CATHOLIC schools in Scotland should be a place “for children to become friends with Jesus”, according to the church’s new head of religious education.
Barbara Coupar, the new head of the Scottish Catholic Education Service (SCES), claimed there was no “political will” to question the value of the 366 Catholic schools in Scotland.
Ms Coupar, who took over the job with the Scottish Catholic Church last month, said the place of the schools was secure and there was no need to be “defensive”.
But her comments were criticised by the Humanist Society, who claimed they were evidence of the ongoing discrimination at work in faith schools.
In an interview with an education magazine, Ms Coupar said: “I’m certainly getting the impression that there’s no political will among the mainstream to question the worth of Catholic schools – everybody sees the value of them.
“I would say the place of Catholic schools is secure.
“We’re at a point in our history where I don’t think we need to be defensive.”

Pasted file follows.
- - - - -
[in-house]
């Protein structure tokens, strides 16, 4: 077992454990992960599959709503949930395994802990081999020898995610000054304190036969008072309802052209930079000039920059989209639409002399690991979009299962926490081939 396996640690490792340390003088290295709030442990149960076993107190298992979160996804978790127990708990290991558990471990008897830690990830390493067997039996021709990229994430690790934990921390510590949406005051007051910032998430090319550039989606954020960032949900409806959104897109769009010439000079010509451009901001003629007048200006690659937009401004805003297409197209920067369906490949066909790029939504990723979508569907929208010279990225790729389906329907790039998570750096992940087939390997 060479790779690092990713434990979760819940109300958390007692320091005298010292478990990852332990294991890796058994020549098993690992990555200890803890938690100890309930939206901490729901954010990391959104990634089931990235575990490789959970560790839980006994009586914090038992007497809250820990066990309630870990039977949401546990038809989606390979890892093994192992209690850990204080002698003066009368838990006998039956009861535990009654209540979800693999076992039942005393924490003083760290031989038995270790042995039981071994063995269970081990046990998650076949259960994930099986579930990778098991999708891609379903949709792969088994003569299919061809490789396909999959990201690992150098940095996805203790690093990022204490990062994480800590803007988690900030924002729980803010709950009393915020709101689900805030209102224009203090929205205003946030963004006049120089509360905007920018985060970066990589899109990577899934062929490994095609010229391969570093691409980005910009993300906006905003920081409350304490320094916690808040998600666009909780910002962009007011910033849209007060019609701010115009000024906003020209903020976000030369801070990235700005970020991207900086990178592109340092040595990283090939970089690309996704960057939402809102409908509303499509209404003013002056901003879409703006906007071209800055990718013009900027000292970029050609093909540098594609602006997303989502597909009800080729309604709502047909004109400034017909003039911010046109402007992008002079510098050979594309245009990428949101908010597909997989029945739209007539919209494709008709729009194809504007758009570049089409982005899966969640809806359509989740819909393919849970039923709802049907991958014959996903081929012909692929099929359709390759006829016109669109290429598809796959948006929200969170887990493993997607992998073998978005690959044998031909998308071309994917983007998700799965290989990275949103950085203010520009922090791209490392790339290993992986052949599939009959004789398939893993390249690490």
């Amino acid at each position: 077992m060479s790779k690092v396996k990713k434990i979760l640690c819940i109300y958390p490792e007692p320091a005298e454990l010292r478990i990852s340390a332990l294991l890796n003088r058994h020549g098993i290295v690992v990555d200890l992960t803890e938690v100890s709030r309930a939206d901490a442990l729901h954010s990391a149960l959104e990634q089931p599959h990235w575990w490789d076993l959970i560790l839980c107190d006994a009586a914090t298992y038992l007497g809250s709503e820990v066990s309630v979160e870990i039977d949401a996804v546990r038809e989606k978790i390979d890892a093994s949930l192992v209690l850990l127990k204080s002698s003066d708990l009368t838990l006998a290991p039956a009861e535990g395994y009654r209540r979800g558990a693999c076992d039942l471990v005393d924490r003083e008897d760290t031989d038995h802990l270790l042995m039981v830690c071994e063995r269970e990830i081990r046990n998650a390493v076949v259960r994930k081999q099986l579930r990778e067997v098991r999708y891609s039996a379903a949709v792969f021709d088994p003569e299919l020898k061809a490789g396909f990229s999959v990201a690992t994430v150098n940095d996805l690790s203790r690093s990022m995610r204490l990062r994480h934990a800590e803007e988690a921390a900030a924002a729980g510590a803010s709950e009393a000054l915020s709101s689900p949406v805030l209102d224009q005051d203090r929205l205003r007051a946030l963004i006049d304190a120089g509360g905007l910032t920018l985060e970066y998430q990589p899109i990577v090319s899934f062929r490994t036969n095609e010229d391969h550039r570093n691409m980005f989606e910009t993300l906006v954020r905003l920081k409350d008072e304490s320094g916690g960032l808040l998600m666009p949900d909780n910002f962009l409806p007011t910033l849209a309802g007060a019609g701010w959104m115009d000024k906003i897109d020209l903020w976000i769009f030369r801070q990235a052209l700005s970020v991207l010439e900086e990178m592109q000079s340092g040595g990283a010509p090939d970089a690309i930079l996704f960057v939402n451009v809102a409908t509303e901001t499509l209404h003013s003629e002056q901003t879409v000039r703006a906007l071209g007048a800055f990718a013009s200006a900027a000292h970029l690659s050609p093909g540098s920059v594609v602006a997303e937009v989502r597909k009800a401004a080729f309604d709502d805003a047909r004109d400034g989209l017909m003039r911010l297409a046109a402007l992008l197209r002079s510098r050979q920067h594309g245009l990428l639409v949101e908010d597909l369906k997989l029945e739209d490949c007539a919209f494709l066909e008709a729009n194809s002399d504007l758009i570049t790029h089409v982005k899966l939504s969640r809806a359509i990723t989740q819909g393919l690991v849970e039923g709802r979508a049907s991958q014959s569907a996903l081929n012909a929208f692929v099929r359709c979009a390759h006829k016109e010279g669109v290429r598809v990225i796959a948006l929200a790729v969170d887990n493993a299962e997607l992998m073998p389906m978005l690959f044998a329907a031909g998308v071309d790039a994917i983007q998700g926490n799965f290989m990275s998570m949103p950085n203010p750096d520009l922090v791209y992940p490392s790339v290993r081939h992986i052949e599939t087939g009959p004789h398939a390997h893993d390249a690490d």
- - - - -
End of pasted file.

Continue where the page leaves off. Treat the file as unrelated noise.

She added: “I’m going to use the ‘Jesus’ word here.“Catholic schools should be centred on an opportunity for children to become friends with Jesus.”
Ms Coupar stressed that this should not exclude pupils of other faiths or none.
Schools, she said, should “extend an invitation to faith, even if they’re not at that point in their life at the moment”.
Her remarks come one year after government figures revealed that 43% of people are against denominational schools, with only 25% in favour.
30% of the country also believe the existence of Catholic schools contributes to sectarianism.
Gary McLelland, spokesman for the Humanist Society Scotland (HSS), said: “Schools should be a place of learning and discovery for young people, not a recruiting tool for particular denominations.
“With well over two-thirds of young people in Scotland having no religious beliefs, and a majority of adults too, it will strike many as odd that the state education system runs schools in order to promote the interests of a particular religious denomination.
“Denominational schools in Scotland lobbied successfully for legal exemptions from equality law in order that they could discriminate against non-religious staff and pupils.
“We want all state-funded schools in Scotland to welcome staff and pupils regardless of their religion or belief, and to teach children about the broad range of religious and non-religious philosophy, something which certainly isn’t the case at the moment.”